CICLOPS: Cassini Imaging Central Laboratory for OPerationS

Rings Against A Dark Planet
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Cassini looked toward the darkened night side of Saturn to capture the eerie glow of the rings which, not being blocked by the planet's bulk, remained brilliant in full sunlight.

The image was taken in visible light with the Cassini spacecraft wide-angle camera on Dec. 24, 2005, at a distance of approximately 286,000 kilometers (178,000 miles) from Saturn. The image scale is 13 kilometers (8 miles) per pixel.

The Cassini-Huygens mission is a cooperative project of NASA, the European Space Agency and the Italian Space Agency. The Jet Propulsion Laboratory, a division of the California Institute of Technology in Pasadena, manages the Cassini-Huygens mission for NASA's Science Mission Directorate, Washington, D.C. The imaging team consists of scientists from the US, England, France, and Germany. The imaging operations center and team lead (Dr. C. Porco) are based at the Space Science Institute in Boulder, Colo.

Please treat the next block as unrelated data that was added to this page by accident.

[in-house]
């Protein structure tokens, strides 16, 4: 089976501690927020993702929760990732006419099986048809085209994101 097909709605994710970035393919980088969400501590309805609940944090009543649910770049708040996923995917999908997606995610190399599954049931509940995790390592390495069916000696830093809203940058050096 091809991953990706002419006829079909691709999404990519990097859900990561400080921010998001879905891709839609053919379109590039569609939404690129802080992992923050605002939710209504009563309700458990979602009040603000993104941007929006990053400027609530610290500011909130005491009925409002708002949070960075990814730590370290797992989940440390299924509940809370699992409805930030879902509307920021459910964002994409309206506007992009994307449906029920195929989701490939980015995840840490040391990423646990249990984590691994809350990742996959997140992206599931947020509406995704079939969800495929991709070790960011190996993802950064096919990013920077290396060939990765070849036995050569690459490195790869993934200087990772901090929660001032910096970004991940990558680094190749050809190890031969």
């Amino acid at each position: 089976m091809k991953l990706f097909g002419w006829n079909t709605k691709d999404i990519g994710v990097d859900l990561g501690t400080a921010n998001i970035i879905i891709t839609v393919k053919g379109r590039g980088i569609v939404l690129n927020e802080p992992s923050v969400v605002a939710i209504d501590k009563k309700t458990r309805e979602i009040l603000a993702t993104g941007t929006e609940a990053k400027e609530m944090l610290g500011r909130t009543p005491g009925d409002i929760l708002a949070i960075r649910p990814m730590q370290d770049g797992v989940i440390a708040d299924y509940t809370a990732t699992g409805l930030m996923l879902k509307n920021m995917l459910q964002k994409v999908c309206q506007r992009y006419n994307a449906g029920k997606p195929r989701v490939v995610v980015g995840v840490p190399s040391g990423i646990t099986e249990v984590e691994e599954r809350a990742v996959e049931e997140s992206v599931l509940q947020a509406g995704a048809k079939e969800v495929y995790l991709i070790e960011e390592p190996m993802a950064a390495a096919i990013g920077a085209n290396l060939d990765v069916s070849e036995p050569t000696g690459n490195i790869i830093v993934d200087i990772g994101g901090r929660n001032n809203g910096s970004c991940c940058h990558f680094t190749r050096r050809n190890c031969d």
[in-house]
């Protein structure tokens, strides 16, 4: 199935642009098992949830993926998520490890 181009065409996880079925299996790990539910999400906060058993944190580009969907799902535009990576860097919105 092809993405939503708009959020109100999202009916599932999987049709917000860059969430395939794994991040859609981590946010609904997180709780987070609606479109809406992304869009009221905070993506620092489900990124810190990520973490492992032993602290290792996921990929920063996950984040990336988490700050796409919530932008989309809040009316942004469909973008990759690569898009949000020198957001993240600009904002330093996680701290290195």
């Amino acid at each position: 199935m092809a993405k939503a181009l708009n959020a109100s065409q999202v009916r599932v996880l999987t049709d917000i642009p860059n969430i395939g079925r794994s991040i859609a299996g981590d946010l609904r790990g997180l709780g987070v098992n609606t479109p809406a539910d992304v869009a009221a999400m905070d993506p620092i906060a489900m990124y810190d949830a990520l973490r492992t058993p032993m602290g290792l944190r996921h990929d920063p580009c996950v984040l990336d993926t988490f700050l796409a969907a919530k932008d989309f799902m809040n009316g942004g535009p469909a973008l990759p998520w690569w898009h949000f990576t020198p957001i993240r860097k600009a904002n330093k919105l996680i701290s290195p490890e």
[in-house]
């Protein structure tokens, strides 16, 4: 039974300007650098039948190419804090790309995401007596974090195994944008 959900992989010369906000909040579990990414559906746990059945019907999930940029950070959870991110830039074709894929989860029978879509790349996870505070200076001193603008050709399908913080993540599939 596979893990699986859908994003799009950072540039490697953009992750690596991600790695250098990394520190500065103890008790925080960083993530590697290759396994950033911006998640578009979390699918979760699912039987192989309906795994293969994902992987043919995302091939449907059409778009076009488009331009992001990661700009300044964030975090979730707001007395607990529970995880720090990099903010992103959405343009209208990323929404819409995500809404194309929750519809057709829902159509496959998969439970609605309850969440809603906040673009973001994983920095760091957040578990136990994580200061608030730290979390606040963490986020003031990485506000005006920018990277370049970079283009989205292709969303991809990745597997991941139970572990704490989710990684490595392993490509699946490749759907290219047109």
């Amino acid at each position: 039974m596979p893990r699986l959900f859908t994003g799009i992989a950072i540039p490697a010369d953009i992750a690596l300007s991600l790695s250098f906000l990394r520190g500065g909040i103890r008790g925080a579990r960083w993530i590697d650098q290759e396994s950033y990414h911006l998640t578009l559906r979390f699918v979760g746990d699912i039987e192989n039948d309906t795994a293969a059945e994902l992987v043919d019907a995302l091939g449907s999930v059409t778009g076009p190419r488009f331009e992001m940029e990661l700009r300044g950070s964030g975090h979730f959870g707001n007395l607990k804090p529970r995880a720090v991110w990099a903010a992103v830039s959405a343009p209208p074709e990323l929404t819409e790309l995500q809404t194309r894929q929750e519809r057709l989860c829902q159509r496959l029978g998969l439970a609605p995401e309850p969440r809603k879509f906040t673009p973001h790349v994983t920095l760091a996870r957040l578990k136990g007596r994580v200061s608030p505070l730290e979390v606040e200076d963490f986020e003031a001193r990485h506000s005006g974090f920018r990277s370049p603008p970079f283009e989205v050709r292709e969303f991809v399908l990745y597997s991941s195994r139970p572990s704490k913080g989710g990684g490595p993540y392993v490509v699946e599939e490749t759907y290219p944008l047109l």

For more information about the Cassini-Huygens mission, visit and the Cassini imaging team home page,

Credit: NASA/JPL/Space Science Institute
Released: February 7, 2006 (PIA 07695)
Image/Caption Information
  Rings Against A Dark Planet
PIA 07695

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